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   Table of Contents - Current issue
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January-March 2019
Volume 3 | Issue 1
Page Nos. 1-62

Online since Thursday, April 11, 2019

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EXPERT REVIEW  

Overview of Oncofertility p. 1
Ding Ma
DOI:10.4103/2096-2924.255986  
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ORIGINAL ARTICLES Top

Deficiency of antisense lncRNA Gm48853 resulted in embryonic lethality and impaired placental development in mice p. 5
Qi-Yun Qin, Wei-Jia Zeng, Chu-Yue Peng, Yu-Fang Zheng, Hong-Yan Wang
DOI:10.4103/2096-2924.255984  
Objective: Long noncoding RNAs (lncRNAs) play important roles in embryonic development and in various diseases. Gm48853 is a predicted natural antisense lncRNA gene of unknown function. The present study aimed to investigate its expression and function. Methods: Quantitative reverse transcription-polymerase chain reaction and sequencing were used to detect the expression of Gm48853 antisense lncRNA. Hematoxylin and eosin staining and pathological analysis were applied to evaluate the effects of Gm48853 mutations on embryonic/placental development. 5-Ethynyl-2'-deoxyuridine (EdU) and terminal deoxynucleotidyl transferase deoxy-UTP-nick-end labeling assays were used to analyze the status of cell proliferation and apoptosis in Gm48853- deficient embryos and placentas. Results: PiggyBac (PB) transposon insertion into the intron of Gm48853 resulted in a significant decrease in Gm48853 expression and embryonic lethality at midgestation. Homozygous Gm48853 mutations led to severe growth retardation of embryos and impaired the morphogenesis of the placental labyrinth. In addition, cell proliferation was dramatically decreased in Gm48853PB/PB embryos and placentas, and apoptosis was radically increased in the mutant embryos but not in the mutant placentas. Conclusion: Antisense lncRNA Gm48853 may regulate embryonic/placental development by enhancing cell proliferation and/or inhibiting apoptosis.
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The messenger RNA and long non-coding RNA expression profiles in ectopic and eutopic endometrium provide novel insights into endometriosis p. 11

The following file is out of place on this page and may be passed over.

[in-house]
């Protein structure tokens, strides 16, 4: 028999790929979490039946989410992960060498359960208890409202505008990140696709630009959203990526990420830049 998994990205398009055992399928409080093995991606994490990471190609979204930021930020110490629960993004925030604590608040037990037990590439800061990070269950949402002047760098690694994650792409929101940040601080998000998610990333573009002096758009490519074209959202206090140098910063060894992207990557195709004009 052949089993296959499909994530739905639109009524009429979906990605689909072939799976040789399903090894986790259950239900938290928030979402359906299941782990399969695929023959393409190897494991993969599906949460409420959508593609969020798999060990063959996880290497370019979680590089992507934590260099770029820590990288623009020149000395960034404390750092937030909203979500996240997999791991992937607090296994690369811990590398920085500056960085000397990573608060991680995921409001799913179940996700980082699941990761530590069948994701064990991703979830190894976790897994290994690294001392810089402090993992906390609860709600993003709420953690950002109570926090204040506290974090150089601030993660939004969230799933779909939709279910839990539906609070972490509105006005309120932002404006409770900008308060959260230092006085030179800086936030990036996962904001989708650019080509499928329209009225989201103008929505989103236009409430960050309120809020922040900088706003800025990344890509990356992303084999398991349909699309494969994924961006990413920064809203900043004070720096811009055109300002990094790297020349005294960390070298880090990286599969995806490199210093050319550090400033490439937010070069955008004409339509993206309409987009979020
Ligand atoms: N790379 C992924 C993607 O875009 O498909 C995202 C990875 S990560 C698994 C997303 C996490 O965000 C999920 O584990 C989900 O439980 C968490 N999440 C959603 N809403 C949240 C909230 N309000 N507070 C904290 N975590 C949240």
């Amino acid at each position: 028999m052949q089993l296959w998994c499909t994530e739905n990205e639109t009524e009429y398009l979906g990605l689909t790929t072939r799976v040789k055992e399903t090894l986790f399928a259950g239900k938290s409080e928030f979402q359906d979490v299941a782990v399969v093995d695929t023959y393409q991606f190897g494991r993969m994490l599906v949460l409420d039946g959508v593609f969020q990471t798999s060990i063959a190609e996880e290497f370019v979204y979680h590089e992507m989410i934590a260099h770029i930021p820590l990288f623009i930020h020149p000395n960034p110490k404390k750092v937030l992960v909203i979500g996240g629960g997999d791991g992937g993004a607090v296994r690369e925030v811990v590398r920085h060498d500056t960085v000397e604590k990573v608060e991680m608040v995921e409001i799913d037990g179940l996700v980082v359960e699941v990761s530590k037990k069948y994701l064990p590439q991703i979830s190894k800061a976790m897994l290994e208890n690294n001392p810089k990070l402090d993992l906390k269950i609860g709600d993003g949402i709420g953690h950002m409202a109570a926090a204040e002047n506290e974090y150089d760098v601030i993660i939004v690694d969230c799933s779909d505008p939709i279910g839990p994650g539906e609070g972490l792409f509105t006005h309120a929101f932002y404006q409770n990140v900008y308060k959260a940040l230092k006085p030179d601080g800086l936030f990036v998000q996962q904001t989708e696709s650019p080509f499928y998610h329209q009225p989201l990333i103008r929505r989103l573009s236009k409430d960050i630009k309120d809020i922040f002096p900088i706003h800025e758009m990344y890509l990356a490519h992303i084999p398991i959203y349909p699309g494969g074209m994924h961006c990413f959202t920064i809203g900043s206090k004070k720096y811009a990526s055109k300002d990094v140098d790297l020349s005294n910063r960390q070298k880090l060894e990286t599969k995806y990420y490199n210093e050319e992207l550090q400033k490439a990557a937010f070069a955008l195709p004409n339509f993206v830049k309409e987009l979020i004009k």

Song-Ping Liu, Xin Tian, Hong-Yan Cui, Qiong Zhang, Ke-Qin Hua
DOI:10.4103/2096-2924.255992  
Objective: To establish the messenger RNA (mRNA) and long non-coding RNA (lncRNA) expression profiles in ectopic and eutopic endometrium and provide novel insights into endometriosis. Methods: The mRNA and lncRNA expression profiles were tested using high-throughput sequencing technology in ectopic and eutopic endometrium with endometriosis and normal endometrium without endometriosis. The potential targeted lncRNAs were annotated by analyzing the correlation between lncRNA and mRNA expression to better understand the pathogenesis of endometriosis. Results: In ectopic compared with normal endometrium, a total of 2,188 mRNAs and 1,200 lncRNAs were differentially expressed with a fold-change (FC) ≥2.5. In eutopic compared with normal endometrium, a total of 2,324 mRNAs and 695 lncRNAs were differentially expressed with an FC ≥1.5. In ectopic compared with eutopic endometrium, a total of 2,223 mRNAs and 511 lncRNAs were differentially expressed with an FC ≥2. Bioinformatic analysis indicated that the differentially expressed mRNAs were enriched in the biological processes and signaling pathways involved in endometriosis. In addition, we constructed a gene coexpression network based on the dysregulated lncRNAs in both ectopic endometrium and eutopic endometrium, combined with their coexpressed mRNAs to simulate the complex interactions. Conclusions: This study describes the first-to-integrate analysis of the differential expression profiles of mRNAs and lncRNAs, including analyses between ectopic and normal endometrium, eutopic and normal endometrium, and ectopic and eutopic endometrium, which provides new insights to investigate the pathogenesis of endometriosis and explore novel diagnostic biomarkers and therapeutic targets.
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LncRNA4667 is dispensable for spermatogenesis and fertility in mice p. 18
Yu-Bing Dai, Yu Lin, Ning Song, Fei Sun
DOI:10.4103/2096-2924.255985